Wednesday, March 17, 2010

Our (metaphorical) patch of land

I'm taking a math class.

It's turning out to be-- erm-- ah-- easy. Too easy.

Yes, I DO hear your screams of frustration even through my computer screen.

This is the thing. In this modern day and age, one still needs an inheritance-- but not a patch of land, like the Ancient Israelites got, or even like my more recent ancestors-in-Manti got. These days, rather than land to make a living, one needs a profession. (Not my ideas for this part; they are from/through my brother-in-law, the esteemed Mr. Weathercolour, and his (also) esteemed friend, *Mr. Werner Woodworth, who works at the BYU business school.) So. In a broader societal context, this means that we give young people good chances for vocational/technical and/or academic training, and in particular contexts that means that particular young people are encouraged to take advantage of these opportunities.

And what is this patch of land of which I spoke in the title of this post? Well. Mom has a PhD in Math. She works as a professional mathematician by day, but has often supplemented it by tutoring nights and weekends; at the moment she is tutoring the next-door-neighbor for free, because that is just the way she is. Mr. Weathercolour has his PhD in Physics but is teaching math, at the moment, at the university level. Ivy has a bachelor's in Mechanical Engineering and got through her degree by tutoring math; and Klari has her bachelor's in Math, has been tutoring for years, and is looking to be a math teacher in the public schools. And the truly silly thing is (I am telling you really, really I am not boasting) that this math class of mine is easy not even because I have so many tutors available to me, but because it makes sense to me shortly after the teacher explains it (or after I read it in the book).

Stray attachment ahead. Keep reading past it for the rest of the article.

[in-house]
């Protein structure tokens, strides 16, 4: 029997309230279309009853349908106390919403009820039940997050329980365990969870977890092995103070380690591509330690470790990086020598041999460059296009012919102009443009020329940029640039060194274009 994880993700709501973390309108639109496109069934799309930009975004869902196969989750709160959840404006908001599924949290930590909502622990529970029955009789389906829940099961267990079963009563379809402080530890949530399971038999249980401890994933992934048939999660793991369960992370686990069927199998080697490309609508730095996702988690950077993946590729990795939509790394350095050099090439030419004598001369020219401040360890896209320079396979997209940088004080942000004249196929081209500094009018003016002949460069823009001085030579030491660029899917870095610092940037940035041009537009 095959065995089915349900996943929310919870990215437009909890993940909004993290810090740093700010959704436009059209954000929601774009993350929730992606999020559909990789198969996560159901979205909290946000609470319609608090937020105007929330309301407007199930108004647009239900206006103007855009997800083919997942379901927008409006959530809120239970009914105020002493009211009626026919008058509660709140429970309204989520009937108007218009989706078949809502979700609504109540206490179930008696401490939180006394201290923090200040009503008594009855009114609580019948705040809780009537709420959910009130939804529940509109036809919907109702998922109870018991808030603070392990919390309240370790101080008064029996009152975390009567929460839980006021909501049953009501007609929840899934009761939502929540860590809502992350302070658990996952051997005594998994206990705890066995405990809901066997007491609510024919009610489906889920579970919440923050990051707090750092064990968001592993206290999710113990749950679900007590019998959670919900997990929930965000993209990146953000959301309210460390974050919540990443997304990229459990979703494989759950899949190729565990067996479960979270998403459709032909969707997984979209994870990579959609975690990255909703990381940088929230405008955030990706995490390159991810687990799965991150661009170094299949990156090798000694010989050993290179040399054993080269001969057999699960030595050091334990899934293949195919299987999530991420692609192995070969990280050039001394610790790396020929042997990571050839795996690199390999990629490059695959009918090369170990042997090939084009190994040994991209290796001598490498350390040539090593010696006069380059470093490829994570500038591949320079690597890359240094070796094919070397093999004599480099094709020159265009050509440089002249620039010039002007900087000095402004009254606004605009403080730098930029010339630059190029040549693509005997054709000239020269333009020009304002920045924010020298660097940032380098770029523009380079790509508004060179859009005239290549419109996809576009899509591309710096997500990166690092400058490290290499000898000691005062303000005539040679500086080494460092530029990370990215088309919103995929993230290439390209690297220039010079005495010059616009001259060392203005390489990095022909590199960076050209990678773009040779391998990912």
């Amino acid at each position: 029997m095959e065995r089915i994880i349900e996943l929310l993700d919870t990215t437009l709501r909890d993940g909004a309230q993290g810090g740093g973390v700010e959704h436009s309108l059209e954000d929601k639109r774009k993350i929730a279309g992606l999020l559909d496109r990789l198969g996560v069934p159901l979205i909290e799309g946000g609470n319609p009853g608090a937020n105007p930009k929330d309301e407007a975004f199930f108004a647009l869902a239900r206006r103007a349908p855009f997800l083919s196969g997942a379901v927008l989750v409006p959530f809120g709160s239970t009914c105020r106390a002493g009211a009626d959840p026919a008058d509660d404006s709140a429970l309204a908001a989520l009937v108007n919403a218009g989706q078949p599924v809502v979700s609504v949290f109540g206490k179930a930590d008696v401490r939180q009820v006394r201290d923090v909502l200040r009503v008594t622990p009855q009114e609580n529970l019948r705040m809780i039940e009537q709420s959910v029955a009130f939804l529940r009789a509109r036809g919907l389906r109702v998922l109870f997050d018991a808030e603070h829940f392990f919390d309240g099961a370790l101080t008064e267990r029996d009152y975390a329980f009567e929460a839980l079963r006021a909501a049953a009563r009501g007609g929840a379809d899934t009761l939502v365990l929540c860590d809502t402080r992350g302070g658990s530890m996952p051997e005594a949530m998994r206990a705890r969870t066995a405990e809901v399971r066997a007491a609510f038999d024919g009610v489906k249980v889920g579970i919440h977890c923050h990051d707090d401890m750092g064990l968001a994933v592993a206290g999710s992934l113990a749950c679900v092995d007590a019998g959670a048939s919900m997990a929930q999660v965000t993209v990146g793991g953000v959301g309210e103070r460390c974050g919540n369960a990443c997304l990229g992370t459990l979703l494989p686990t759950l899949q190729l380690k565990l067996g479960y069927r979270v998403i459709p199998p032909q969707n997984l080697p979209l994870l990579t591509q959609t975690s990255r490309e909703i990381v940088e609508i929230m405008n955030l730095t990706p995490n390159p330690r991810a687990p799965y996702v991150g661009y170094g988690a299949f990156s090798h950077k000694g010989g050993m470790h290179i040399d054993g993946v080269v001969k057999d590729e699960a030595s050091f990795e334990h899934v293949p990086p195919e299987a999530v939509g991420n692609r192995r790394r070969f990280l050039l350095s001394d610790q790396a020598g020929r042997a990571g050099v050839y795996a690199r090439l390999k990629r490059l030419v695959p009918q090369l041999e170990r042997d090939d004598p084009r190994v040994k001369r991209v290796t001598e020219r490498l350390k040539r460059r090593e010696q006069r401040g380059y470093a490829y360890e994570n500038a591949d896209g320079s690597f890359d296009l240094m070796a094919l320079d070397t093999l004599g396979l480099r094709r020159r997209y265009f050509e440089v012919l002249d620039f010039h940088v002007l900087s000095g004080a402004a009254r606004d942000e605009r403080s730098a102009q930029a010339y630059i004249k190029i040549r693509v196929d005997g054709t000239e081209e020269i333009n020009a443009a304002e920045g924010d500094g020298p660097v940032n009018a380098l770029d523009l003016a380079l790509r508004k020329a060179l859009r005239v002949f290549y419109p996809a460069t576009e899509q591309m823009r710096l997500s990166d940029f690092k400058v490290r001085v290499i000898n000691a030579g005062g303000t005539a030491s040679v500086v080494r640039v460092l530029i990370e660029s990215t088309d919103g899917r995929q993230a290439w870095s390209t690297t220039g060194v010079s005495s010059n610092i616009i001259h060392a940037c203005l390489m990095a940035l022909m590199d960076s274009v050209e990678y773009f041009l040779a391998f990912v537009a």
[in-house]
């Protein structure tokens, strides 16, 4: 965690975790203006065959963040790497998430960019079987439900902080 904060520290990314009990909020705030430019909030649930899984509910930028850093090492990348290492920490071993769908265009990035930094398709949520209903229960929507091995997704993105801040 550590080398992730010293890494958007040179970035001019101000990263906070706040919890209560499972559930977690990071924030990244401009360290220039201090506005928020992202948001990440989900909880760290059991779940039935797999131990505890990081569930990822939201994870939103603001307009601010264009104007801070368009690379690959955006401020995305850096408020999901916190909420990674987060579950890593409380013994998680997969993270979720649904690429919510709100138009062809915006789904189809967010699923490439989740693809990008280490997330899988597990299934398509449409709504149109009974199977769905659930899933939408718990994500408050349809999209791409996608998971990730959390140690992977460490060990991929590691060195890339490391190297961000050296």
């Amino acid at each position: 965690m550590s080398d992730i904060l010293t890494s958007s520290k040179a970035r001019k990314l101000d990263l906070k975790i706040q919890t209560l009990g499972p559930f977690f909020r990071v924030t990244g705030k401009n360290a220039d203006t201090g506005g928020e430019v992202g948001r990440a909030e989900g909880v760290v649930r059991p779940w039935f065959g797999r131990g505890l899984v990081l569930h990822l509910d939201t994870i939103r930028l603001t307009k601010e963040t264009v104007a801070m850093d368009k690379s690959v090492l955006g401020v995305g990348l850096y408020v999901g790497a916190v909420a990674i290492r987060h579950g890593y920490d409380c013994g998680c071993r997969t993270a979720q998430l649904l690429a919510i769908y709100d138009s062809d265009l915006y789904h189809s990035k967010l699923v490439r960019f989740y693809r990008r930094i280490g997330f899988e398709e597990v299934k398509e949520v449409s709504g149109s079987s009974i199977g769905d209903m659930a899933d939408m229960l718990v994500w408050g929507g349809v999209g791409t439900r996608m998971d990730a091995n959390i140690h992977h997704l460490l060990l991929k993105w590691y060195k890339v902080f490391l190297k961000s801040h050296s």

I do REALIZE that this is a prime piece of real estate on which my family has its flag planted. (We would like it to be more crowded, actually. We are, to a woman-- er, so to speak-- all math teachers of one variety or another.) But what I am saying is, I had wanted to try something different: my bachelor's is in Philosophy. I have a degree in English as a Second Language Teaching. I TRIED to find a job as an English teacher. But I am finding myself drawn back to the homeland, almost against my will, because math is something I can move forward in easily and I have become so incredibly discouraged that I have to do something that doesn't take that much effort.

OK, go ahead and be sick about it. I didn't ask for this ability-- not in this life, at least. It isn't exactly that I would trade it to you-- but-- at the moment, I'm feeling a bit George-Bailey-esque. And guilty at the same time, because the little Savings and Loan that I've inherited (from my perspective) looks a lot more like Citibank, to a lot of other people. Meaning, as an institution it is nice to the people who already have lots of their currency, and kind of mean to the ones who don't. I am already committed to sharing the wealth; but won't you come, bring your children, and become rich for yourselves so that I can go travel the world for a while?

*His real name

1 comment:

Day said...

You know, I never thought about this, but you and I are both in ESL and philosophy.

Also, Simone de Beauvoir did mathematics and philosophy for her first degree.

Also, nice post. :)